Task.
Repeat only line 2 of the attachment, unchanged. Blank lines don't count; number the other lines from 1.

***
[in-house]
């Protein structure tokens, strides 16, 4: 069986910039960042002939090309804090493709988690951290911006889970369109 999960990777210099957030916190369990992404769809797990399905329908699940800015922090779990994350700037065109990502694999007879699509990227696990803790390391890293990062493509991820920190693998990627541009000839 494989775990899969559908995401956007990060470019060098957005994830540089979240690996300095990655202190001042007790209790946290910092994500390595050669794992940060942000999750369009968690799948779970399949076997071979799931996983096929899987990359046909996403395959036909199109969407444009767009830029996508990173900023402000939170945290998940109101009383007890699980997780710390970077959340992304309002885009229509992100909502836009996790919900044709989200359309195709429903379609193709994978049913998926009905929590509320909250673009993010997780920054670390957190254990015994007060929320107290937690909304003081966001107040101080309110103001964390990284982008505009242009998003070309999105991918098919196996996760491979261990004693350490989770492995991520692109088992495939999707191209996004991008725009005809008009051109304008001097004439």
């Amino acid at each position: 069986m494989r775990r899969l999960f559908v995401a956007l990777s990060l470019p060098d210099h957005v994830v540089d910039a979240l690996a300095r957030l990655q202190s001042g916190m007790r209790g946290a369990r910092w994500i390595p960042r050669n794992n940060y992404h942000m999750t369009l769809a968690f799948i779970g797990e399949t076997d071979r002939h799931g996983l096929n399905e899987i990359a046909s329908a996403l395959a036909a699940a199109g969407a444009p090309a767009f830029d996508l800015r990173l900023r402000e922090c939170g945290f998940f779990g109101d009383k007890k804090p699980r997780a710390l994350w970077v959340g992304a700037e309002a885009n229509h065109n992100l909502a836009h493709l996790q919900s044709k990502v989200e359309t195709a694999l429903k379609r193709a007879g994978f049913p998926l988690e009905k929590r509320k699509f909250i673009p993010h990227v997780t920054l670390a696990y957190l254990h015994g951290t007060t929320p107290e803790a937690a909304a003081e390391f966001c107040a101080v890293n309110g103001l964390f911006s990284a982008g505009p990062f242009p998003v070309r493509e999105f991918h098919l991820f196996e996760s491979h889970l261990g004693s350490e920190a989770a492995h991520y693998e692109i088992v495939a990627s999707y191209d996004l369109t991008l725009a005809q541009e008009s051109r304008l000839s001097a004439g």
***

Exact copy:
């Protein structure tokens, strides 16, 4: 069986910039960042002939090309804090493709988690951290911006889970369109 999960990777210099957030916190369990992404769809797990399905329908699940800015922090779990994350700037065109990502694999007879699509990227696990803790390391890293990062493509991820920190693998990627541009000839 494989775990899969559908995401956007990060470019060098957005994830540089979240690996300095990655202190001042007790209790946290910092994500390595050669794992940060942000999750369009968690799948779970399949076997071979799931996983096929899987990359046909996403395959036909199109969407444009767009830029996508990173900023402000939170945290998940109101009383007890699980997780710390970077959340992304309002885009229509992100909502836009996790919900044709989200359309195709429903379609193709994978049913998926009905929590509320909250673009993010997780920054670390957190254990015994007060929320107290937690909304003081966001107040101080309110103001964390990284982008505009242009998003070309999105991918098919196996996760491979261990004693350490989770492995991520692109088992495939999707191209996004991008725009005809008009051109304008001097004439």